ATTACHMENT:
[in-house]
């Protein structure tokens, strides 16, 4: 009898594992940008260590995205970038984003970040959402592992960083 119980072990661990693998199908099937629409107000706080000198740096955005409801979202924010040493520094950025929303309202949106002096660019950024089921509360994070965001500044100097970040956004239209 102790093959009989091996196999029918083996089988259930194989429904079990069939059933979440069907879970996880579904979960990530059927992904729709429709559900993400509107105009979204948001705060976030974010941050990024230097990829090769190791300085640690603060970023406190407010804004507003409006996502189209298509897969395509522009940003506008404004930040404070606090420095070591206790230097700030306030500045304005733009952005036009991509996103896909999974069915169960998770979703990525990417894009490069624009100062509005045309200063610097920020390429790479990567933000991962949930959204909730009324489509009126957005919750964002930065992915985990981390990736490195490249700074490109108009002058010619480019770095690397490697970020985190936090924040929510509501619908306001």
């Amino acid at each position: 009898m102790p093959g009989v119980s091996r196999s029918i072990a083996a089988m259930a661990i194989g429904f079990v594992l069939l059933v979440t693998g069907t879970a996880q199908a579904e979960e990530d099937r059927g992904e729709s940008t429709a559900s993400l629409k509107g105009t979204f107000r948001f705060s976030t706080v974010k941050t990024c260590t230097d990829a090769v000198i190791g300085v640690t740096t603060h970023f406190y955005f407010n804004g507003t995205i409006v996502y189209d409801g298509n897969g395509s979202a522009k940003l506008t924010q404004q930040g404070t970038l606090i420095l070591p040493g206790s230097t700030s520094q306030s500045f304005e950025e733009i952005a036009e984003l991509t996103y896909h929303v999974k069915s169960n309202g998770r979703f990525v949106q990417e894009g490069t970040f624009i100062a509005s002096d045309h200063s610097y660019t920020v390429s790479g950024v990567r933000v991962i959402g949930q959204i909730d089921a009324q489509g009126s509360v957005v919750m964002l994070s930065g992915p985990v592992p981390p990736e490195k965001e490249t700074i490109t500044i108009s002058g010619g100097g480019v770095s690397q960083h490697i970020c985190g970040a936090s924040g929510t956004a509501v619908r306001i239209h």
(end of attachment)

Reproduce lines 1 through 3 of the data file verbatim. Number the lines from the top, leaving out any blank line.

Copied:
[in-house]
């Protein structure tokens, strides 16, 4: 009898594992940008260590995205970038984003970040959402592992960083 119980072990661990693998199908099937629409107000706080000198740096955005409801979202924010040493520094950025929303309202949106002096660019950024089921509360994070965001500044100097970040956004239209 102790093959009989091996196999029918083996089988259930194989429904079990069939059933979440069907879970996880579904979960990530059927992904729709429709559900993400509107105009979204948001705060976030974010941050990024230097990829090769190791300085640690603060970023406190407010804004507003409006996502189209298509897969395509522009940003506008404004930040404070606090420095070591206790230097700030306030500045304005733009952005036009991509996103896909999974069915169960998770979703990525990417894009490069624009100062509005045309200063610097920020390429790479990567933000991962949930959204909730009324489509009126957005919750964002930065992915985990981390990736490195490249700074490109108009002058010619480019770095690397490697970020985190936090924040929510509501619908306001």
């Amino acid at each position: 009898m102790p093959g009989v119980s091996r196999s029918i072990a083996a089988m259930a661990i194989g429904f079990v594992l069939l059933v979440t693998g069907t879970a996880q199908a579904e979960e990530d099937r059927g992904e729709s940008t429709a559900s993400l629409k509107g105009t979204f107000r948001f705060s976030t706080v974010k941050t990024c260590t230097d990829a090769v000198i190791g300085v640690t740096t603060h970023f406190y955005f407010n804004g507003t995205i409006v996502y189209d409801g298509n897969g395509s979202a522009k940003l506008t924010q404004q930040g404070t970038l606090i420095l070591p040493g206790s230097t700030s520094q306030s500045f304005e950025e733009i952005a036009e984003l991509t996103y896909h929303v999974k069915s169960n309202g998770r979703f990525v949106q990417e894009g490069t970040f624009i100062a509005s002096d045309h200063s610097y660019t920020v390429s790479g950024v990567r933000v991962i959402g949930q959204i909730d089921a009324q489509g009126s509360v957005v919750m964002l994070s930065g992915p985990v592992p981390p990736e490195k965001e490249t700074i490109t500044i108009s002058g010619g100097g480019v770095s690397q960083h490697i970020c985190g970040a936090s924040g929510t956004a509501v619908r306001i239209h």